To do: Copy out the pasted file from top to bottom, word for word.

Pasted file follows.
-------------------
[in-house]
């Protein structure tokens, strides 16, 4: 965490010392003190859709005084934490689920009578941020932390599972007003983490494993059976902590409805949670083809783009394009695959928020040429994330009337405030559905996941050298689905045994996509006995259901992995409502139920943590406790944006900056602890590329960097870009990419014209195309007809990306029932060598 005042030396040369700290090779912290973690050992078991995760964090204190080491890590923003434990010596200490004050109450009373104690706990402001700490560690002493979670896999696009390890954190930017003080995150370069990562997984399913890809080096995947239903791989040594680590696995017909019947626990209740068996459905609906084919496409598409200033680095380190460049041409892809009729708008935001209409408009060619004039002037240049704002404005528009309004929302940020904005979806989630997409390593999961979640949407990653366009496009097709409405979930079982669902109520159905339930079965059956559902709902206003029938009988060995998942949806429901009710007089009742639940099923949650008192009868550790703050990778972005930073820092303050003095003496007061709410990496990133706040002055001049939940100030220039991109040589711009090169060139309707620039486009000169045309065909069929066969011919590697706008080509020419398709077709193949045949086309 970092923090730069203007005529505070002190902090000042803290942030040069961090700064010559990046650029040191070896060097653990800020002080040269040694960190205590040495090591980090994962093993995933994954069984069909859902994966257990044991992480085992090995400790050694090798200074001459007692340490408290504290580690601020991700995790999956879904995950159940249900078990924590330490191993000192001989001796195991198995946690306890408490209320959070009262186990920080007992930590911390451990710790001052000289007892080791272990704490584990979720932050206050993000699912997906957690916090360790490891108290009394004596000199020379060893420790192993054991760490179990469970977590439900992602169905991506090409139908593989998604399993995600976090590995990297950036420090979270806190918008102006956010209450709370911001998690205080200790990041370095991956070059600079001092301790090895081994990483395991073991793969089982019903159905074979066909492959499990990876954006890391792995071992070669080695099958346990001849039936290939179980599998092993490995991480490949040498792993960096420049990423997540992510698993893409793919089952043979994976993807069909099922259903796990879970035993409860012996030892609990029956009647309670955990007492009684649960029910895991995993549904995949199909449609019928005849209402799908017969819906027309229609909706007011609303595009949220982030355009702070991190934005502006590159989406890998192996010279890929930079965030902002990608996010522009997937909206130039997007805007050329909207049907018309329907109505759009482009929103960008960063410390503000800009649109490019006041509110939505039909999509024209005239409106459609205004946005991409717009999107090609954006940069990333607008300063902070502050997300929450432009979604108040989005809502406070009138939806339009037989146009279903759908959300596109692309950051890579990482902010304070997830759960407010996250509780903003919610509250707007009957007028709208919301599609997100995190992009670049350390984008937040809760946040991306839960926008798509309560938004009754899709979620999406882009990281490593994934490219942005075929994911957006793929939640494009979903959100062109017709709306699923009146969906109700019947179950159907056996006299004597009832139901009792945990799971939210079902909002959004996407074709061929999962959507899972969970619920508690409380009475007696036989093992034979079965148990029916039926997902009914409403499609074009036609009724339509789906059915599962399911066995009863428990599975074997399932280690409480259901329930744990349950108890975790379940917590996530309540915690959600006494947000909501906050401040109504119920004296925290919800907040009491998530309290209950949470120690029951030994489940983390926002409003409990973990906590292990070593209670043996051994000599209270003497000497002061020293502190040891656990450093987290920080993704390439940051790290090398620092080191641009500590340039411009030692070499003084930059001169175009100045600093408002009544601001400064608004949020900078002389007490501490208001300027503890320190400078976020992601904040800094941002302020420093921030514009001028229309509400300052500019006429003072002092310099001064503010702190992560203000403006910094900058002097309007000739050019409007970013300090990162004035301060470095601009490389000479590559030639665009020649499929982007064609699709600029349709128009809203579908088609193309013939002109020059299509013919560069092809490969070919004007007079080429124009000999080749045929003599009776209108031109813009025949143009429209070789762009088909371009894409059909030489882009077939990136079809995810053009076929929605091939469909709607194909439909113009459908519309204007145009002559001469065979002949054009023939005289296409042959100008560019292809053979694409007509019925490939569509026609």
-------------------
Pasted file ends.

[in-house]
């Protein structure tokens, strides 16, 4: 965490010392003190859709005084934490689920009578941020932390599972007003983490494993059976902590409805949670083809783009394009695959928020040429994330009337405030559905996941050298689905045994996509006995259901992995409502139920943590406790944006900056602890590329960097870009990419014209195309007809990306029932060598 005042030396040369700290090779912290973690050992078991995760964090204190080491890590923003434990010596200490004050109450009373104690706990402001700490560690002493979670896999696009390890954190930017003080995150370069990562997984399913890809080096995947239903791989040594680590696995017909019947626990209740068996459905609906084919496409598409200033680095380190460049041409892809009729708008935001209409408009060619004039002037240049704002404005528009309004929302940020904005979806989630997409390593999961979640949407990653366009496009097709409405979930079982669902109520159905339930079965059956559902709902206003029938009988060995998942949806429901009710007089009742639940099923949650008192009868550790703050990778972005930073820092303050003095003496007061709410990496990133706040002055001049939940100030220039991109040589711009090169060139309707620039486009000169045309065909069929066969011919590697706008080509020419398709077709193949045949086309 970092923090730069203007005529505070002190902090000042803290942030040069961090700064010559990046650029040191070896060097653990800020002080040269040694960190205590040495090591980090994962093993995933994954069984069909859902994966257990044991992480085992090995400790050694090798200074001459007692340490408290504290580690601020991700995790999956879904995950159940249900078990924590330490191993000192001989001796195991198995946690306890408490209320959070009262186990920080007992930590911390451990710790001052000289007892080791272990704490584990979720932050206050993000699912997906957690916090360790490891108290009394004596000199020379060893420790192993054991760490179990469970977590439900992602169905991506090409139908593989998604399993995600976090590995990297950036420090979270806190918008102006956010209450709370911001998690205080200790990041370095991956070059600079001092301790090895081994990483395991073991793969089982019903159905074979066909492959499990990876954006890391792995071992070669080695099958346990001849039936290939179980599998092993490995991480490949040498792993960096420049990423997540992510698993893409793919089952043979994976993807069909099922259903796990879970035993409860012996030892609990029956009647309670955990007492009684649960029910895991995993549904995949199909449609019928005849209402799908017969819906027309229609909706007011609303595009949220982030355009702070991190934005502006590159989406890998192996010279890929930079965030902002990608996010522009997937909206130039997007805007050329909207049907018309329907109505759009482009929103960008960063410390503000800009649109490019006041509110939505039909999509024209005239409106459609205004946005991409717009999107090609954006940069990333607008300063902070502050997300929450432009979604108040989005809502406070009138939806339009037989146009279903759908959300596109692309950051890579990482902010304070997830759960407010996250509780903003919610509250707007009957007028709208919301599609997100995190992009670049350390984008937040809760946040991306839960926008798509309560938004009754899709979620999406882009990281490593994934490219942005075929994911957006793929939640494009979903959100062109017709709306699923009146969906109700019947179950159907056996006299004597009832139901009792945990799971939210079902909002959004996407074709061929999962959507899972969970619920508690409380009475007696036989093992034979079965148990029916039926997902009914409403499609074009036609009724339509789906059915599962399911066995009863428990599975074997399932280690409480259901329930744990349950108890975790379940917590996530309540915690959600006494947000909501906050401040109504119920004296925290919800907040009491998530309290209950949470120690029951030994489940983390926002409003409990973990906590292990070593209670043996051994000599209270003497000497002061020293502190040891656990450093987290920080993704390439940051790290090398620092080191641009500590340039411009030692070499003084930059001169175009100045600093408002009544601001400064608004949020900078002389007490501490208001300027503890320190400078976020992601904040800094941002302020420093921030514009001028229309509400300052500019006429003072002092310099001064503010702190992560203000403006910094900058002097309007000739050019409007970013300090990162004035301060470095601009490389000479590559030639665009020649499929982007064609699709600029349709128009809203579908088609193309013939002109020059299509013919560069092809490969070919004007007079080429124009000999080749045929003599009776209108031109813009025949143009429209070789762009088909371009894409059909030489882009077939990136079809995810053009076929929605091939469909709607194909439909113009459908519309204007145009002559001469065979002949054009023939005289296409042959100008560019292809053979694409007509019925490939569509026609």